STEM Subscription box from the Weekend Box Club

May 1, 2019

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Anybody I speak to lately has probably been bored to tears listening to me wax lyrical about STEM. With my involvement in the Peterborough STEM Festival and now more recently becoming a BritMums STEM Round-up editor, it is literally all I live and breathe. More recently, I’ve become affiliated with a range of new Monthly Subscription Boxes – in particular, the new STEM subscription box from Weekend Box Club – Much to Dexter’s delight.

STEM stands for science, technology, engineering and mathematics and is a way of teaching that fuses the 4 subjects together. STEM encourages curiosity and critical thinking and is fast becoming a more popular way of encouraging children to do their own research and learn to solve problems.
The new STEM box from the weekend box club (part of Uopen) brings 3 STEM experiments straight to your door for your child to enjoy and learn from.

What’s in the box?

The box is flat enough to arrive through a standard letterbox and can be personalised to come addressed to the child its aimed for. Dexter loves opening his own post so having his name on it is an extra bonus.
Each box has a perforated strip to pull off, making it easy for little hands to open. With no plastic windows or anything, it’s recyclable too – After you’ve done the activity on it that is.

shows a door hanger to cut out and colour in to hang on a bedroom door handle
Inside the back of the STEM box , there is another activity to do.

Each box contains the bits you need for three experiments. Obviously if you need a cup or some water, you will need to provide that yourself but the essential bits are all there and measured out.

picture shows a weekend boxclub booklet and three sealed paper bags containing activities
A look inside the new STEM subscription box from the Weekend Box Club. Each box has a different theme and contains all you need for the three activities along with a handy booklet of instructions and puzzles

What did we think?

Well, I was just saying to Dexter’s teacher this morning that if it involves reading, he’s not interested but give him a science experiment or some sort of maths problem and he’s all over it. The first experiment we did was making crystals. You can see the video below to give you an idea of whats involved but essentially you follow the clear instructions in the booklet and away you go.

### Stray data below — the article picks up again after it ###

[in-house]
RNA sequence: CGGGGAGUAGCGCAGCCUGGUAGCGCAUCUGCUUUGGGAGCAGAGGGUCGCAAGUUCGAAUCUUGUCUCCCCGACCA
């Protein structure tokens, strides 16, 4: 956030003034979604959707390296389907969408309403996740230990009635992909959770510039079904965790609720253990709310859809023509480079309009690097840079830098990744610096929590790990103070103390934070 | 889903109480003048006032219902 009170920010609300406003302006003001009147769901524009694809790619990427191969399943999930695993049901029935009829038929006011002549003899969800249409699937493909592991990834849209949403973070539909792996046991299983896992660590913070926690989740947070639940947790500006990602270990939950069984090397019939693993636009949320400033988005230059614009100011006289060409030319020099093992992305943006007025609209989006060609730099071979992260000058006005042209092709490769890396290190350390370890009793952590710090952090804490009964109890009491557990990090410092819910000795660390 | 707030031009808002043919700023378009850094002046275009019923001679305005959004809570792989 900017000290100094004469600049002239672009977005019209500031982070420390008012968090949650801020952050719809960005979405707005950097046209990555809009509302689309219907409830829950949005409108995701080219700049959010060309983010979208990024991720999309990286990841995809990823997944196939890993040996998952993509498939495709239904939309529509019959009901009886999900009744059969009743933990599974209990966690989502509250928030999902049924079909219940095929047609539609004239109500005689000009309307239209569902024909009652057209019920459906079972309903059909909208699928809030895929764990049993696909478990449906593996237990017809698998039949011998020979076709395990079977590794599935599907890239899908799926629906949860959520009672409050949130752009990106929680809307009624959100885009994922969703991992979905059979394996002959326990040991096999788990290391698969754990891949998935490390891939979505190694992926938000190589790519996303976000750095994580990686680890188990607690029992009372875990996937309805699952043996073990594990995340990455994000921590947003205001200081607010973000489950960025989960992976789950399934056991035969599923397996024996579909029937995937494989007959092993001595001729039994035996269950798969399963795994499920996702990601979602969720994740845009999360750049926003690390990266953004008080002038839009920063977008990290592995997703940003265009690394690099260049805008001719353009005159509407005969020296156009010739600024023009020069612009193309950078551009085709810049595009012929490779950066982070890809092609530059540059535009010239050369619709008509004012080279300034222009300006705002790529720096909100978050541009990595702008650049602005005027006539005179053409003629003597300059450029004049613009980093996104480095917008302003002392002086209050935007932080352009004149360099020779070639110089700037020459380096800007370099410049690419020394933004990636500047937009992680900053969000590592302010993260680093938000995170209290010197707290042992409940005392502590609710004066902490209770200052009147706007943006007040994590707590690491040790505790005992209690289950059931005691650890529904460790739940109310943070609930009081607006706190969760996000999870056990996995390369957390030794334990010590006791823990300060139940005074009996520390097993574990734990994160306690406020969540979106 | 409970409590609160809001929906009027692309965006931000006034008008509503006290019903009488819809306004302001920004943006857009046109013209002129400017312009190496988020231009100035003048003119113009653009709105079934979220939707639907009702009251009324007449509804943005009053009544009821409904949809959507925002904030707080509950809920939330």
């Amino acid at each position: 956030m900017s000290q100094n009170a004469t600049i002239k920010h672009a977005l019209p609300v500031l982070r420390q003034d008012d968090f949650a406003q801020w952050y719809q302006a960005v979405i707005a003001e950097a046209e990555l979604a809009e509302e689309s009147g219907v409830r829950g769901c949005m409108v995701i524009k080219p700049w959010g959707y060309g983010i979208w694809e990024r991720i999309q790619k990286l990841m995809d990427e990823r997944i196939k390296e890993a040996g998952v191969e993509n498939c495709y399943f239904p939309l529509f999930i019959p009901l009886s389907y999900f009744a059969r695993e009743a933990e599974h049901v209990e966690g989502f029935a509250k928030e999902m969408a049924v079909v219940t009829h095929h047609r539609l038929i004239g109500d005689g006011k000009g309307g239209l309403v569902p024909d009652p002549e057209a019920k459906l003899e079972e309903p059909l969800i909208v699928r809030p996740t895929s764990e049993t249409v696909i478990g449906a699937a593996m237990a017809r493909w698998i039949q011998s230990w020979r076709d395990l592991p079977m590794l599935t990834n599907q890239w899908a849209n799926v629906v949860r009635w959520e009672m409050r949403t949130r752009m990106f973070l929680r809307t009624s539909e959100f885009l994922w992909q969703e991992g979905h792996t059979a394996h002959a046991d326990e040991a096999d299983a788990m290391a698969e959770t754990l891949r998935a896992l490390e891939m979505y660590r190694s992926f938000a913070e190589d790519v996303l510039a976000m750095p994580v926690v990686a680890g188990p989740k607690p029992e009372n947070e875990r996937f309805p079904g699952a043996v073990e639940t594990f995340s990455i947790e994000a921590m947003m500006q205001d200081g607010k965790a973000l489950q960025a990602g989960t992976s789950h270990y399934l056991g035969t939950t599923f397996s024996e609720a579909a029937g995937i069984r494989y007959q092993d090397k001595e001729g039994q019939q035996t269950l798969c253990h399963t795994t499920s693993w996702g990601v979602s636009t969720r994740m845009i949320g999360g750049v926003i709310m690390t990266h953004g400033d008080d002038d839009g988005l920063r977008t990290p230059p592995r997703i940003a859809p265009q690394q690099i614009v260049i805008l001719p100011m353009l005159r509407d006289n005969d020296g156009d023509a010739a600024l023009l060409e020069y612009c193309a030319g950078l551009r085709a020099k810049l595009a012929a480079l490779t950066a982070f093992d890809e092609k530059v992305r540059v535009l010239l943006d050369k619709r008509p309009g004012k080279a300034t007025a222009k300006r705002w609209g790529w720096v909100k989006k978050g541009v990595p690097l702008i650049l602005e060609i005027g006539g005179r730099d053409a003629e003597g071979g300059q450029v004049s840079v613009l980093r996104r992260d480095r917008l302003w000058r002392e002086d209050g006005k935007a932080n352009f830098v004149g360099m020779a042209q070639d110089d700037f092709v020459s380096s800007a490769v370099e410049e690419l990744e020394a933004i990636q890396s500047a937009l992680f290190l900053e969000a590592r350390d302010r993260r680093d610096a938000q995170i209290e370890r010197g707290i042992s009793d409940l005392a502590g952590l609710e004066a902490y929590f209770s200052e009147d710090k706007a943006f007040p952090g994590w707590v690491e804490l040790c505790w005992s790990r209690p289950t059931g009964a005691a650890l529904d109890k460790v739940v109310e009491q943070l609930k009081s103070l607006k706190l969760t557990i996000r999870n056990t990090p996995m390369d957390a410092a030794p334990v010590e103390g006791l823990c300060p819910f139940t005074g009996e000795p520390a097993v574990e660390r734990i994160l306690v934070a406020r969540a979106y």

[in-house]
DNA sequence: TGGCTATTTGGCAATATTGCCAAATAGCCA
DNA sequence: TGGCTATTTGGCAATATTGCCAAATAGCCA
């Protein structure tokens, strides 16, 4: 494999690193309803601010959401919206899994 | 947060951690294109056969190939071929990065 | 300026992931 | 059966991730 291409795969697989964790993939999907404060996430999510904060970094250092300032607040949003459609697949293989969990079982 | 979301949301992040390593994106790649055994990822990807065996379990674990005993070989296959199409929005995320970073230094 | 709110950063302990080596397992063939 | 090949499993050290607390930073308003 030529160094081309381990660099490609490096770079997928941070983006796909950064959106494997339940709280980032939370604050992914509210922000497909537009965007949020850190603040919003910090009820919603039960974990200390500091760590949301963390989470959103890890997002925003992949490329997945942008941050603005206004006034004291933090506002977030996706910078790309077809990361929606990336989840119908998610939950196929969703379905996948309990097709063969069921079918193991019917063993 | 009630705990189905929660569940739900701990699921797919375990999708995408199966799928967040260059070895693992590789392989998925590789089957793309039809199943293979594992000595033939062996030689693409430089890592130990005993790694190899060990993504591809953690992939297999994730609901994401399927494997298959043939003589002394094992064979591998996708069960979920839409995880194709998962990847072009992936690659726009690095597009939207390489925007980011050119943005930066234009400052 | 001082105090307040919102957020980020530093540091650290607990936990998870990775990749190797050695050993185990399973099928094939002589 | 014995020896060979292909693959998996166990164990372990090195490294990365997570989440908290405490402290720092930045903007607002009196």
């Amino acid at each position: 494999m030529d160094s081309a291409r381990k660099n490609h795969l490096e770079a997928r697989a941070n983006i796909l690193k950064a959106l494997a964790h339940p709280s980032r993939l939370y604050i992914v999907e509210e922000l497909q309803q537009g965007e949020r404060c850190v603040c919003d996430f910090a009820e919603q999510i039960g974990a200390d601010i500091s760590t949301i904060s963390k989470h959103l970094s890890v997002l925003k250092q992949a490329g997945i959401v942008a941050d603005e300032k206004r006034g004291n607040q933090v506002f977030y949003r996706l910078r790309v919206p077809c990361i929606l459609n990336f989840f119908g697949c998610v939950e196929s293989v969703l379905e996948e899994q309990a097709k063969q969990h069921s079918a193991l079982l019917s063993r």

We spoke about what was happening in the experiment and it gave us a great chance to use more scientific vocabulary so we used worked like solution, process and crystallisation.

shows instructions for mixing solution for making salt crystals
With this experiment we looked at how crystals form and used scientific vocabulary

Dexter was so proud of the crystals that he’d made, he took them in to his class to show his friends!

The other two experiments in this particular box were based on exploring different rock types and how stalactites form. There is a particular bridge not far from where we live that has many stalactites hanging from it, so yet again the learning opportunity that we have gained from the STEM box has been extended into our normal day to day lives. Dexter is able to tell us how these stalactites on the bridge have formed and now points them out each time we walk under the bridge.


In summary:

The STEM subscription box from the weekend box club is fantastic for exploring science, technology, engineering and maths. It promotes quality time with your children and there are boxes for any interest. – Just check out the amazing Subscription Box Marketplace
The STEM box, in particular, is perfect for teaching processes and problem solving and using investigative language. It is a boost to any child natural curiosity and even if you don’t have time to dive straight into the main activities, there are small puzzles and things to do in the booklet that your child can do, even without supervision. I can’t wait to get our new box in the post and I know Dexter is dying to know what will be next!

EDITED TO ADD – Unfortunately, the company is no longer in business, but uOpen has a number of kids science boxes available including :
Letterbox Labs which may be of interest.

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